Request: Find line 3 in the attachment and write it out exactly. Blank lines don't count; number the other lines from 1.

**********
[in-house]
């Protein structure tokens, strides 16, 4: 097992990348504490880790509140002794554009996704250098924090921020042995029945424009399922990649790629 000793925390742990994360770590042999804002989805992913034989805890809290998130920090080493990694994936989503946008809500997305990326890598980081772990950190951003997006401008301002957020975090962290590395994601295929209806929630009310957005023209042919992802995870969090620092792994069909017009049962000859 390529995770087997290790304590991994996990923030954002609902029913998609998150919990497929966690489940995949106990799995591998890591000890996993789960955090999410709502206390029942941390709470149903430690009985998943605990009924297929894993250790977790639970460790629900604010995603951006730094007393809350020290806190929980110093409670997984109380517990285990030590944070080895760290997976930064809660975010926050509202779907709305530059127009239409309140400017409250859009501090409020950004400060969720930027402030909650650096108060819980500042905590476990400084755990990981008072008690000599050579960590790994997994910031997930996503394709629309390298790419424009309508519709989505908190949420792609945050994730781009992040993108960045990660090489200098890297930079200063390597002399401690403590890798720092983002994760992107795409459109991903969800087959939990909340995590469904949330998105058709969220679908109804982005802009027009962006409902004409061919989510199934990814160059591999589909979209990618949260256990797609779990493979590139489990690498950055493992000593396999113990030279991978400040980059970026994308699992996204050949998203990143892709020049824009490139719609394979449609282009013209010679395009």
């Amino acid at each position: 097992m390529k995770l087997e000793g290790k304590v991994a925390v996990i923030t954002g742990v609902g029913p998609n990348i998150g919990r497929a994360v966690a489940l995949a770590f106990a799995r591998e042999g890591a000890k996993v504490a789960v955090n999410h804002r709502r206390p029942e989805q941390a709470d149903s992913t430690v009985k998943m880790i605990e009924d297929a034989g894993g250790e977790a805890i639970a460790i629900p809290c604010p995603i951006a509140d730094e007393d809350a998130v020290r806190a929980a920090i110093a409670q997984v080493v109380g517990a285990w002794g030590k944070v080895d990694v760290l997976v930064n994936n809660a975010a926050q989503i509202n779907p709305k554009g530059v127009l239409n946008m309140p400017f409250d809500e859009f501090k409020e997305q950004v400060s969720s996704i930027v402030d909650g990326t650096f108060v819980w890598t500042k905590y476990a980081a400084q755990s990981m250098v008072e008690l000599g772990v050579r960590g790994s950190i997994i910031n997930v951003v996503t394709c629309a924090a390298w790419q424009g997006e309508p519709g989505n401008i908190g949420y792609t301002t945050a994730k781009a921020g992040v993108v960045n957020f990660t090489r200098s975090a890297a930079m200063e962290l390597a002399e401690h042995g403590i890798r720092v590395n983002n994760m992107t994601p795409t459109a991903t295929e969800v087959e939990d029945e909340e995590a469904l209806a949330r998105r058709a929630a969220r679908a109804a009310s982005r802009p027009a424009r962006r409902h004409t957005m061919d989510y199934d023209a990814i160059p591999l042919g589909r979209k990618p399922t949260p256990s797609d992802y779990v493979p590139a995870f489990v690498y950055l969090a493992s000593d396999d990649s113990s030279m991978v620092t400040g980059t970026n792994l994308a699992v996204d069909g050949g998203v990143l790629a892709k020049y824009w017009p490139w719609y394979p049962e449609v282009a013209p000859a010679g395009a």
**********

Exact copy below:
């Amino acid at each position: 097992m390529k995770l087997e000793g290790k304590v991994a925390v996990i923030t954002g742990v609902g029913p998609n990348i998150g919990r497929a994360v966690a489940l995949a770590f106990a799995r591998e042999g890591a000890k996993v504490a789960v955090n999410h804002r709502r206390p029942e989805q941390a709470d149903s992913t430690v009985k998943m880790i605990e009924d297929a034989g894993g250790e977790a805890i639970a460790i629900p809290c604010p995603i951006a509140d730094e007393d809350a998130v020290r806190a929980a920090i110093a409670q997984v080493v109380g517990a285990w002794g030590k944070v080895d990694v760290l997976v930064n994936n809660a975010a926050q989503i509202n779907p709305k554009g530059v127009l239409n946008m309140p400017f409250d809500e859009f501090k409020e997305q950004v400060s969720s996704i930027v402030d909650g990326t650096f108060v819980w890598t500042k905590y476990a980081a400084q755990s990981m250098v008072e008690l000599g772990v050579r960590g790994s950190i997994i910031n997930v951003v996503t394709c629309a924090a390298w790419q424009g997006e309508p519709g989505n401008i908190g949420y792609t301002t945050a994730k781009a921020g992040v993108v960045n957020f990660t090489r200098s975090a890297a930079m200063e962290l390597a002399e401690h042995g403590i890798r720092v590395n983002n994760m992107t994601p795409t459109a991903t295929e969800v087959e939990d029945e909340e995590a469904l209806a949330r998105r058709a929630a969220r679908a109804a009310s982005r802009p027009a424009r962006r409902h004409t957005m061919d989510y199934d023209a990814i160059p591999l042919g589909r979209k990618p399922t949260p256990s797609d992802y779990v493979p590139a995870f489990v690498y950055l969090a493992s000593d396999d990649s113990s030279m991978v620092t400040g980059t970026n792994l994308a699992v996204d069909g050949g998203v990143l790629a892709k020049y824009w017009p490139w719609y394979p049962e449609v282009a013209p000859a010679g395009a």